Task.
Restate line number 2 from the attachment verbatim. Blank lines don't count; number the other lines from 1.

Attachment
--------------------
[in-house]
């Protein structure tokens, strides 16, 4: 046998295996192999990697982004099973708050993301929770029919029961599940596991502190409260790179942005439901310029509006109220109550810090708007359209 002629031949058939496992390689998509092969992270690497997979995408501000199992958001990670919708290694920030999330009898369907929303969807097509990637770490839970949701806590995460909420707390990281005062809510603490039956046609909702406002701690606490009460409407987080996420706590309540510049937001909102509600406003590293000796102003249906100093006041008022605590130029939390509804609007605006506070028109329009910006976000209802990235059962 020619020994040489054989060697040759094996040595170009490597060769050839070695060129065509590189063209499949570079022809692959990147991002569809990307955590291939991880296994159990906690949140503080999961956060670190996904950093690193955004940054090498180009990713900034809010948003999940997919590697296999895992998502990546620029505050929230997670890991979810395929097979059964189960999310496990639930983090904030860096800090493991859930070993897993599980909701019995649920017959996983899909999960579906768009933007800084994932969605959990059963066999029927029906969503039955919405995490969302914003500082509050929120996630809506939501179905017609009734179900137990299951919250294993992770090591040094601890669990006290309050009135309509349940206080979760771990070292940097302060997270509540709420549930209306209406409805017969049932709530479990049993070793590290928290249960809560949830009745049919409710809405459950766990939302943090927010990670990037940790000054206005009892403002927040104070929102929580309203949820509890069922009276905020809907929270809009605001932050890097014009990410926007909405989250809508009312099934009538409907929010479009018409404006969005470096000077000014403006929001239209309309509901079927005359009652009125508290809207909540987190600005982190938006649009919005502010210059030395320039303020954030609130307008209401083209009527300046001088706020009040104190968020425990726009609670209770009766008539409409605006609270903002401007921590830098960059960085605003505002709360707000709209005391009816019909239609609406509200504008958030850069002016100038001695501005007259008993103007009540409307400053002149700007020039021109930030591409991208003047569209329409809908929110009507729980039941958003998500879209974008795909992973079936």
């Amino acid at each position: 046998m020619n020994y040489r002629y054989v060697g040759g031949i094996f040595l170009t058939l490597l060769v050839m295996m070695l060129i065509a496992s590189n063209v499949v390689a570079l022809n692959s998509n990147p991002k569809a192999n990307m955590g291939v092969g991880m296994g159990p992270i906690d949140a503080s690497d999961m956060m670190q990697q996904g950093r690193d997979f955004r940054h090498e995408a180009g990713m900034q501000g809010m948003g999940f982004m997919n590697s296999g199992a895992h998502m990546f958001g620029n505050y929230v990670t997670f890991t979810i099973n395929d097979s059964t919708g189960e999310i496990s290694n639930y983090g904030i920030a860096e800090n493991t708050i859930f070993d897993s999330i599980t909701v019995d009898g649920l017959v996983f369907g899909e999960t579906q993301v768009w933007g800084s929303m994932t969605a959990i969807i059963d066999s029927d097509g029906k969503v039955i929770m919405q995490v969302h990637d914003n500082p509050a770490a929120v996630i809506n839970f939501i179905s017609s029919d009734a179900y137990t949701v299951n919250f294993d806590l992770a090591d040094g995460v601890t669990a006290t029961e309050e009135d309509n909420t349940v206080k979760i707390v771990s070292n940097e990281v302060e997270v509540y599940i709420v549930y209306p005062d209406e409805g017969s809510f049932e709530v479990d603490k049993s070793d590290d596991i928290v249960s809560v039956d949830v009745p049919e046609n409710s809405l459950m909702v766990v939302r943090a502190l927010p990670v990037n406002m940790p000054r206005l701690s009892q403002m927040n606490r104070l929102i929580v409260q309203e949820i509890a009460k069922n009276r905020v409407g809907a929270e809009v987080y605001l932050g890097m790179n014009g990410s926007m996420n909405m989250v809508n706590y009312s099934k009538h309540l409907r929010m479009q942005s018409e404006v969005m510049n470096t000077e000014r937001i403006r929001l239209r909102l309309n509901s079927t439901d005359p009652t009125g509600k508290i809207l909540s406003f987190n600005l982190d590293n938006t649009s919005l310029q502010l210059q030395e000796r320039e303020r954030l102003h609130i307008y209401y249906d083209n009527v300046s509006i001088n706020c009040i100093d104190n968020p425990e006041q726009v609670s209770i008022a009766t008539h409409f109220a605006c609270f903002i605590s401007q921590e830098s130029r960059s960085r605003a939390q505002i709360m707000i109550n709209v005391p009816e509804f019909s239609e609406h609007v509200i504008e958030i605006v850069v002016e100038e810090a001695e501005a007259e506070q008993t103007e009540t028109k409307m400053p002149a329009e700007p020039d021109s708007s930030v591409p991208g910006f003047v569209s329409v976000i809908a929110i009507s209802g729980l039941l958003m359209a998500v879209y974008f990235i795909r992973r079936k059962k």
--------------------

């Protein structure tokens, strides 16, 4: 046998295996192999990697982004099973708050993301929770029919029961599940596991502190409260790179942005439901310029509006109220109550810090708007359209 002629031949058939496992390689998509092969992270690497997979995408501000199992958001990670919708290694920030999330009898369907929303969807097509990637770490839970949701806590995460909420707390990281005062809510603490039956046609909702406002701690606490009460409407987080996420706590309540510049937001909102509600406003590293000796102003249906100093006041008022605590130029939390509804609007605006506070028109329009910006976000209802990235059962 020619020994040489054989060697040759094996040595170009490597060769050839070695060129065509590189063209499949570079022809692959990147991002569809990307955590291939991880296994159990906690949140503080999961956060670190996904950093690193955004940054090498180009990713900034809010948003999940997919590697296999895992998502990546620029505050929230997670890991979810395929097979059964189960999310496990639930983090904030860096800090493991859930070993897993599980909701019995649920017959996983899909999960579906768009933007800084994932969605959990059963066999029927029906969503039955919405995490969302914003500082509050929120996630809506939501179905017609009734179900137990299951919250294993992770090591040094601890669990006290309050009135309509349940206080979760771990070292940097302060997270509540709420549930209306209406409805017969049932709530479990049993070793590290928290249960809560949830009745049919409710809405459950766990939302943090927010990670990037940790000054206005009892403002927040104070929102929580309203949820509890069922009276905020809907929270809009605001932050890097014009990410926007909405989250809508009312099934009538409907929010479009018409404006969005470096000077000014403006929001239209309309509901079927005359009652009125508290809207909540987190600005982190938006649009919005502010210059030395320039303020954030609130307008209401083209009527300046001088706020009040104190968020425990726009609670209770009766008539409409605006609270903002401007921590830098960059960085605003505002709360707000709209005391009816019909239609609406509200504008958030850069002016100038001695501005007259008993103007009540409307400053002149700007020039021109930030591409991208003047569209329409809908929110009507729980039941958003998500879209974008795909992973079936």